movie film review | chris tookey

White Squall

Unknown - all rights reserved
  White Squall Review
Tookey's Rating
4 /10
Average Rating
5.20 /10
Sheldon/"Skipper" ....... Jeff Bridges, Dr. Alice Sheldon ....... Caroline Goodall, McCrea .................. John Savage
Full Cast >

Directed by: Ridley Scott
Written by: Todd Robinson

Released: 1996
Origin: US
Colour: C
Length: 128

A yarn about privileged schoolboys coming of age on a schoolship (like a Wet Dead Poets Society).
Reviewed by Chris Tookey

Bookmark and Share

Seafaring sagas come and go, but this one is unusually hard to fathom. Though based on real events in 1961, British director Ridley Scott can't make up his mind whether it is a disaster movie, a travelogue, or a mythic allegory about young Americans learning to pull together for a new society.

As the head teacher and captain, the affable, hippieish Jeff Bridges is plainly out of his depth as education's answer to Captain Bligh; while the screenplay's notion of stern discipline seems at odds with the pre-permissive Sixties - Bridges turns a blind eye to his pupils' smoking on a wooden ship, and even seems relaxed about them getting drunk, wrecking property and catching venereal diseases while in port.

The continuity problems of filming at sea are exposed early on, when crew-members battle against storm clouds and high seas, while Bridges shouts frenzied instructions in front of a clear blue sky. The climactic storm is more impressive, but follows almost two hours of lull.

Despite the film's excruciating length, there is little sense of the distances covered; and a fictitious courtroom showdown seems to exist only in order for the survivors to finish the movie with a manly group hug.

The tanned teenagers look more like aspirant film stars than real schoolchildren, and are indistinguishable except when exhibiting phobias or encountering family problems (rationed, one apiece, like ship's biscuit). There is something wrong with any film which consigns six of its leading characters to a watery grave without making us care, or even sure, who has perished. Frankly, the whole lot could have been washed overboard in the first few moments, and saved us all a lot of suffering.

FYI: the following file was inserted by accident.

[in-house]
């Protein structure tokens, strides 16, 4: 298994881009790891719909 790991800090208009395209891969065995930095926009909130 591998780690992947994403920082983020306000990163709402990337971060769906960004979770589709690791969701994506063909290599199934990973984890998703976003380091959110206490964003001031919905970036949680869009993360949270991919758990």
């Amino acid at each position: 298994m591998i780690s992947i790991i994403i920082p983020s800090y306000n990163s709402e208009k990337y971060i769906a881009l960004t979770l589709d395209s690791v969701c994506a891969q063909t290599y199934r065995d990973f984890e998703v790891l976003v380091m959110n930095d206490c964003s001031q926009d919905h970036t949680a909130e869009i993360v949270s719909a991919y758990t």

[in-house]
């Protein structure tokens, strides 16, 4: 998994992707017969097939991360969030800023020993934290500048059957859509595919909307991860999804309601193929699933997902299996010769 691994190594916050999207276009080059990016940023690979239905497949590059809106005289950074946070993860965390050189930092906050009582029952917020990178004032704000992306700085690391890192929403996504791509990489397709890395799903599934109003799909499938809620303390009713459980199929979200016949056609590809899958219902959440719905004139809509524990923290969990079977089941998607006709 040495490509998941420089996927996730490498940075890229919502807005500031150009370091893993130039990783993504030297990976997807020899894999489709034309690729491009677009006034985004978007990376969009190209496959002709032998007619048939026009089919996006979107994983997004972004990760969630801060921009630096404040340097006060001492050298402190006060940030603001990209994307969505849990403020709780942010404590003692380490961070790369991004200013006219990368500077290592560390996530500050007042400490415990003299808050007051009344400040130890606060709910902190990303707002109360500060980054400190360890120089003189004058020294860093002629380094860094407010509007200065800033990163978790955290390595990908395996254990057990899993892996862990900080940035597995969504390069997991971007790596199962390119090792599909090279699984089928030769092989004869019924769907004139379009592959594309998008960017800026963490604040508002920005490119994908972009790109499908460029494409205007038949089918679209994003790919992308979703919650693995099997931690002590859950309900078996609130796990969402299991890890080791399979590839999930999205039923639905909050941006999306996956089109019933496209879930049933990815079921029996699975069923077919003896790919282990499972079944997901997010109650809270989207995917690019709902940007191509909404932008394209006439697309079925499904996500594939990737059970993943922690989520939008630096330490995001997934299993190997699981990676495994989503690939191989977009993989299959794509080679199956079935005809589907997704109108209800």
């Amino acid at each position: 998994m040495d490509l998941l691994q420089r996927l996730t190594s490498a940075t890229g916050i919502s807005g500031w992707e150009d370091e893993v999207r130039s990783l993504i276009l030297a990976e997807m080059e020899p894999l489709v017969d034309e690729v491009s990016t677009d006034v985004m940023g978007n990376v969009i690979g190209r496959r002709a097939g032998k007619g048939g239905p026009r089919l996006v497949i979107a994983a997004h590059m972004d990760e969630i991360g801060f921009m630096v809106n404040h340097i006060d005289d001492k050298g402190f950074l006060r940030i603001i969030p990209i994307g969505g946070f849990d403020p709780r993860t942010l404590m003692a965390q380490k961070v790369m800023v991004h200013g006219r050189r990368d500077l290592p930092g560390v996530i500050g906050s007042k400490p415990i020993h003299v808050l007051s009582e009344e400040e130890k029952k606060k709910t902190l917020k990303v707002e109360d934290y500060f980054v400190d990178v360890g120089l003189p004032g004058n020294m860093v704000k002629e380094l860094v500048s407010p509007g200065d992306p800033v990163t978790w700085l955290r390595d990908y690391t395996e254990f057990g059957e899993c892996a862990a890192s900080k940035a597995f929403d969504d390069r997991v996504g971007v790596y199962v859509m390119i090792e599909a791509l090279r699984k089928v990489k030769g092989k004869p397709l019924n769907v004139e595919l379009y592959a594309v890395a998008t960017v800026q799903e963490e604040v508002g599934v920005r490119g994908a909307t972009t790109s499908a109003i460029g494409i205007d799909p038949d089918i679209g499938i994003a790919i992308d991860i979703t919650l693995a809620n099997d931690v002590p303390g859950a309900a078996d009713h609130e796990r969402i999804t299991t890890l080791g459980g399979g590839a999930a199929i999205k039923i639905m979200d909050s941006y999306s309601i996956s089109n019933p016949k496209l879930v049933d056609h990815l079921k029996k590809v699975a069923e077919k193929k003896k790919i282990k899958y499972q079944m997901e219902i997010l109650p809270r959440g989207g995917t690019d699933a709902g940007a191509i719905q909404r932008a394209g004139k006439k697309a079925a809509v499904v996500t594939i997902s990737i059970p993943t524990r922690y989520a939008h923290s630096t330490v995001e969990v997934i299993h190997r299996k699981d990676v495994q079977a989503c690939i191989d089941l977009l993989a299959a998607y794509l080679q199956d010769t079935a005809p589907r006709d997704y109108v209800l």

This rousing salute to the power of the elements, the lost innocence of the Kennedy era, and the goodness of young men when they are allowed to ripen with their shirts off is, above all, a tone poem. The sky never looked so blue and the oceans never heaved so awesomely as they do in this adventure saga inspired by the real story of a two-masted sailing vessel called the Albatross. Yet, oddly, because of this polished visual control, the reminiscences of former crew member Chuck Gieg, played and narrated by Party of Five's Scott Wolf, never quite come to life with the kind of intensity such a saga would suggest... These boys are fine specimens of American manhood. But they're unreachable, like ships in a bottle.

(Lisa Schwarzbaum, Entertainment Weekly)

The movie could have been smarter and more particular in the way it establishes its characters. Its underlying values are better the less you think about them. And the last scene not only ties the message together but puts about three ribbons on it. And yet, I enjoyed the movie for the sheer physical exuberance of its adventure. It is magnificently mounted and photographed. I sat up close to the screen, and was immersed in the glory of the sailing ship and the exhilaration of the voyage.

(Roger Ebert, Chicago Sun-Times)


The movie climaxes with a manly group hug. This is, or was, a true story, but invested as it is with relentlessly cliched emotions, it plays like cheap fiction.

(Richard Schickel, Time)

Preachy and joyless... The boys are a whiny, tedious lot headed by Wolf, who explains the obvious in voice-over narration. There's your standard teacher's pet and your standard spoiled, rich kid, with all the usual rich-dad bashing... Director Ridley Scott brandishes a succession of sunsets and sails-against-the-horizon shots but lets the screen go to a chaotic muddle during the climactic storm. It's almost impossible to tell who's drowning and when. No matter. This eminently forgettable project will soon be gone with the wind.

(Ralph Novak, People Weekly).

Key to Symbols